Things I Learned Listening to Commercial Radio in Eastern Iowa and Western Illinois

My trusty car Viktor is equipped with a radio/tape deck and one of those doohickeys that you plug into your cigarette lighter so you can play your iPod through your radio.

Well. That’s the theory anyway. Last week I pulled the entire cigarette lighter out while trying to unplug my phone charger, and I haven’t been able to fix it. And many weeks before that the eject button on the tape deck fell off, and so the tape that was in there got stuck. This left me with two options to listen to on my trip this weekend:

  1. U2’s Rattle and Hum
  2. the radio

Now, I love revisiting 1988 as much as the next girl with a crush on the long-haired Bono of that era, but I have discovered that it is, in fact, possible to tire of “Pride (In the Name of Love).” That left the radio. There are about three public radio stations I can pick up between here and my grandmother’s house. They were all playing Fresh Air. In succession.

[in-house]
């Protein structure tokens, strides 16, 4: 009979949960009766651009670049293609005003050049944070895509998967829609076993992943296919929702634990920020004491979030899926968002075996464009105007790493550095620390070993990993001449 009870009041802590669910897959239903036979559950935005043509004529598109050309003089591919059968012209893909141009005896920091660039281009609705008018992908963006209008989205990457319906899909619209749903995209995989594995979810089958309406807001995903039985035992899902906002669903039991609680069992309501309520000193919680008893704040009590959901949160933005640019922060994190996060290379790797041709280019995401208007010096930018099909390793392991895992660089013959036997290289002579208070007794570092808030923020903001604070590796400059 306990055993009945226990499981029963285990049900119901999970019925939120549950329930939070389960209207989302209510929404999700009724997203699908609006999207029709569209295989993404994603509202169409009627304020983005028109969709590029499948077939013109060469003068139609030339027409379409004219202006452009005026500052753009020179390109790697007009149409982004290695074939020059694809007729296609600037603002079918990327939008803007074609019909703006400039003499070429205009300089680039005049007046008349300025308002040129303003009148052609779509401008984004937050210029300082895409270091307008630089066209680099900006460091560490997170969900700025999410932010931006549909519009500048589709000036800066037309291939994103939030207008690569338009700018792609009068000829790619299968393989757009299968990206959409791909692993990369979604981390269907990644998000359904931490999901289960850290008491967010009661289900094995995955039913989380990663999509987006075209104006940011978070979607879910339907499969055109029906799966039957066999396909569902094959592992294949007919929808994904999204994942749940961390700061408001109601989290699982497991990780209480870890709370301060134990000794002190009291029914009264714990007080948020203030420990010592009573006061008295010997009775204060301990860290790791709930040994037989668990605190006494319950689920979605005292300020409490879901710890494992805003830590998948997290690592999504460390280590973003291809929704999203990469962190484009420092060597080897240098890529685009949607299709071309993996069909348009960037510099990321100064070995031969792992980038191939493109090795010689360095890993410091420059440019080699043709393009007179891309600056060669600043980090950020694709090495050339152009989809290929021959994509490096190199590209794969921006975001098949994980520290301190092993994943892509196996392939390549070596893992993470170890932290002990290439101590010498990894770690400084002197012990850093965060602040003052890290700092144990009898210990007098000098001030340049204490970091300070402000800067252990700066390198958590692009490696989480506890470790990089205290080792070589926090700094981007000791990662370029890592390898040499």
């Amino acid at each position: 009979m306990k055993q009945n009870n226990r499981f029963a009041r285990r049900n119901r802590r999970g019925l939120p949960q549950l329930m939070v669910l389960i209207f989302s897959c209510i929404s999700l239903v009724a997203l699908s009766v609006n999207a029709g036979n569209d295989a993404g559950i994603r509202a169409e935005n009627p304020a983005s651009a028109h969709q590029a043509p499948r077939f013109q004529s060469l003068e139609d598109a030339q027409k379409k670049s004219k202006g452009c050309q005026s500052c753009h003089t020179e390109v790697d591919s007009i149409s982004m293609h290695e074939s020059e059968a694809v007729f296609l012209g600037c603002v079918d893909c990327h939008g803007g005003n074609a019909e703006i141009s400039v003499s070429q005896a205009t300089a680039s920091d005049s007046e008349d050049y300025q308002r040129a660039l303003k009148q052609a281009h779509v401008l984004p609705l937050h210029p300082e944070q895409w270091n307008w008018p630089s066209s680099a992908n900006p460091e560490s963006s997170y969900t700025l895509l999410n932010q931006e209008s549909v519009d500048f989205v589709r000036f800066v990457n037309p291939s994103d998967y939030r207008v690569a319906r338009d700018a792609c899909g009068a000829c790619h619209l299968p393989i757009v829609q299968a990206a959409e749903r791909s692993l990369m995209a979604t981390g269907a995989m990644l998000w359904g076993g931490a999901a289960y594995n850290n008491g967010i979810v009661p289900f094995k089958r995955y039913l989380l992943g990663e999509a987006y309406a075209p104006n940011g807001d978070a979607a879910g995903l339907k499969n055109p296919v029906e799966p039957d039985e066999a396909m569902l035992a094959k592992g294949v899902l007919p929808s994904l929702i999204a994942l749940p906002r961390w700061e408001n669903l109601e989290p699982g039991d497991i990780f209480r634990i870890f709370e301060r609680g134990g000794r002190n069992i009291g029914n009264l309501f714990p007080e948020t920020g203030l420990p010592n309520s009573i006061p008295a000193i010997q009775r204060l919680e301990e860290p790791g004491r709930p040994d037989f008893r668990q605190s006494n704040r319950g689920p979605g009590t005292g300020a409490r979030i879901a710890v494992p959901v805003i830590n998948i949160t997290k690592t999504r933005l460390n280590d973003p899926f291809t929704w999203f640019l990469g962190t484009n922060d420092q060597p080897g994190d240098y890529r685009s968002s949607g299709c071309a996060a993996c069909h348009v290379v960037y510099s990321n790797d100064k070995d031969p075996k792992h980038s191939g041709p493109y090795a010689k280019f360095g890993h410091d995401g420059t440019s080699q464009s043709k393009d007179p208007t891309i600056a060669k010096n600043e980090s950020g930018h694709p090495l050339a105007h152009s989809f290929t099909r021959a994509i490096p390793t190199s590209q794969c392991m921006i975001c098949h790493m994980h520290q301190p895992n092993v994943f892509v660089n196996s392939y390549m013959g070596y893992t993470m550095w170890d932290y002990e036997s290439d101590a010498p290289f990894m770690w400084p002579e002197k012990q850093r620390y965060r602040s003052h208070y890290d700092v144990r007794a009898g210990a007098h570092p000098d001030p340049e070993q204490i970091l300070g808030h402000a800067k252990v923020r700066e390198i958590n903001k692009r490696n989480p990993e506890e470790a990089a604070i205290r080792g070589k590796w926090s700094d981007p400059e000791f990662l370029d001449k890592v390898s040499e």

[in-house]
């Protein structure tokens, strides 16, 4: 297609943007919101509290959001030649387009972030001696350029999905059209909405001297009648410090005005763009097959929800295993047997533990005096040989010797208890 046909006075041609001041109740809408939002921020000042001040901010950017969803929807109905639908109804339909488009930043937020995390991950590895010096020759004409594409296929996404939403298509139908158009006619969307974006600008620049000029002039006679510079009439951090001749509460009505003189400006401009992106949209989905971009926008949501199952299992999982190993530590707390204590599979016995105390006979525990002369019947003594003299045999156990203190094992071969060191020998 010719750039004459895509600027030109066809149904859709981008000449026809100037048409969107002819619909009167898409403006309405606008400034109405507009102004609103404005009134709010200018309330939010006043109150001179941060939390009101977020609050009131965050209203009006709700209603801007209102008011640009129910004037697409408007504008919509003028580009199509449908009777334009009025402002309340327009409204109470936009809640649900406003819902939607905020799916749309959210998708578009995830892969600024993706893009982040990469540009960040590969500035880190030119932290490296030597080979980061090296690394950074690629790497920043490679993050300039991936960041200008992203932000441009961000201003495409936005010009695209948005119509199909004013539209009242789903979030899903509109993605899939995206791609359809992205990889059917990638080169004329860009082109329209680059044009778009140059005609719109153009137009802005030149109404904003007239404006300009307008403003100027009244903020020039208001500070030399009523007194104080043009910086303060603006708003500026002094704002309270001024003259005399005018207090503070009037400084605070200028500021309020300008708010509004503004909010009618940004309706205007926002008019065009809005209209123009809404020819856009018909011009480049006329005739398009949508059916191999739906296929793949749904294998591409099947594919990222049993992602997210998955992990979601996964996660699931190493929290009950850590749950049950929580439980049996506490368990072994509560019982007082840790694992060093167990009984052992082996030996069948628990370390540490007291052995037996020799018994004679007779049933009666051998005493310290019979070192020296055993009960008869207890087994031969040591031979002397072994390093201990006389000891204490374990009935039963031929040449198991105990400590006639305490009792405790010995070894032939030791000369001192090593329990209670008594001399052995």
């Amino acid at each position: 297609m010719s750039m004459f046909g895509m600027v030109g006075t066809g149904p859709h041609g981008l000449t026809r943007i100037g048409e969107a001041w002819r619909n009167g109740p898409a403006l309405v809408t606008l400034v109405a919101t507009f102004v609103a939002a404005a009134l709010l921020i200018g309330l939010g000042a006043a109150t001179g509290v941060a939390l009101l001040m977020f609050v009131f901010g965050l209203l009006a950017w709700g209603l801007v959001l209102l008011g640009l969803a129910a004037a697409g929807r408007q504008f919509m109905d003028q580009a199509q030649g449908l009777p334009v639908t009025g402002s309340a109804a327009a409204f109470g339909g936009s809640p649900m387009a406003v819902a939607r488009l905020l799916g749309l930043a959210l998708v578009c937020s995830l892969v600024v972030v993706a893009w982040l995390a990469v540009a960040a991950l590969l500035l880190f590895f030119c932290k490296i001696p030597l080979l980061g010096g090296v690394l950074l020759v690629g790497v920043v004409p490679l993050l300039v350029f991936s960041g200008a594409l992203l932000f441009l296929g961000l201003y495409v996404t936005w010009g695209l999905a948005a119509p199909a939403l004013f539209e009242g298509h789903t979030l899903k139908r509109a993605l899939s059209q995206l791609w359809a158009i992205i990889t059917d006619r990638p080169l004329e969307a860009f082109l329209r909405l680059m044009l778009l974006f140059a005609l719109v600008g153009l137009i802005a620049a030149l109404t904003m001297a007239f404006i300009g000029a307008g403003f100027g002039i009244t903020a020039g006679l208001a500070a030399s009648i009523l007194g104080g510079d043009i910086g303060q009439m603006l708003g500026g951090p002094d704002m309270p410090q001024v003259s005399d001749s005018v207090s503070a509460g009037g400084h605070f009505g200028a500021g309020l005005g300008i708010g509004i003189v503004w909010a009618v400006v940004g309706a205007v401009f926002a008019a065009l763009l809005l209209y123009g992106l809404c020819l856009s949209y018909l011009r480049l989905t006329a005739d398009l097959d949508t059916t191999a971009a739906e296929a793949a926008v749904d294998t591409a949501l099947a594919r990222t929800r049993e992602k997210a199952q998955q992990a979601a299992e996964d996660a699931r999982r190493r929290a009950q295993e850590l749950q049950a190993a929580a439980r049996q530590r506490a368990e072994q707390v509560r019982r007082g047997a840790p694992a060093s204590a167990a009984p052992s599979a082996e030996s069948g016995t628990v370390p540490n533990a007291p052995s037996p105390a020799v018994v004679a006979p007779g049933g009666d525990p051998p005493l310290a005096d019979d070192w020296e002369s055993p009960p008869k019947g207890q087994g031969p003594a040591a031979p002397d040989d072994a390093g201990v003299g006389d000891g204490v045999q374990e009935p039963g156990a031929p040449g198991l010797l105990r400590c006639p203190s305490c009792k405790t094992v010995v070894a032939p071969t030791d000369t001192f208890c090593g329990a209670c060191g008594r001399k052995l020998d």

That left commercial radio, about which I have the following observations.

  • The song “Band on the Run” is far, far more popular than it should be, even if Paul McCartney is playing in Chicago this weekend.
  • There are many more songs than I thought that have only one lyric.
  • Astoundingly, I have not yet tired of listening to “American Pie.”
  • While good country music exists, none of it is played on the radio.
  • Everyone seems to like the minute length of their music blocks to match their radio frequency. I wonder if the higher frequencies get less money from advertisers, or if they just make their advertising blocks longer.
  • Soundgarden is now classic rock. And not like early Soundgarden. Like “Black Hole Sun” Soundgarden.
  • Rush is the most popular progressive rock band according to some poll or other. Jethro Tull comes in third. I heard “Thick as a Brick” twice, and that was okay.
  • Someday Billy Joel will die and we will all be subject to more renditions of “Piano Man” than anyone has ever heard in a bar. Or should have to.

Note to self, upon preview: fix your damn theme so the bullet points look nicer!

1 comment

  1. While I am willing to grant that Rush is prog rock, I somehow doubt that their “prog” period is what makes them so popular. One might even argue that they are proto-nerdrock.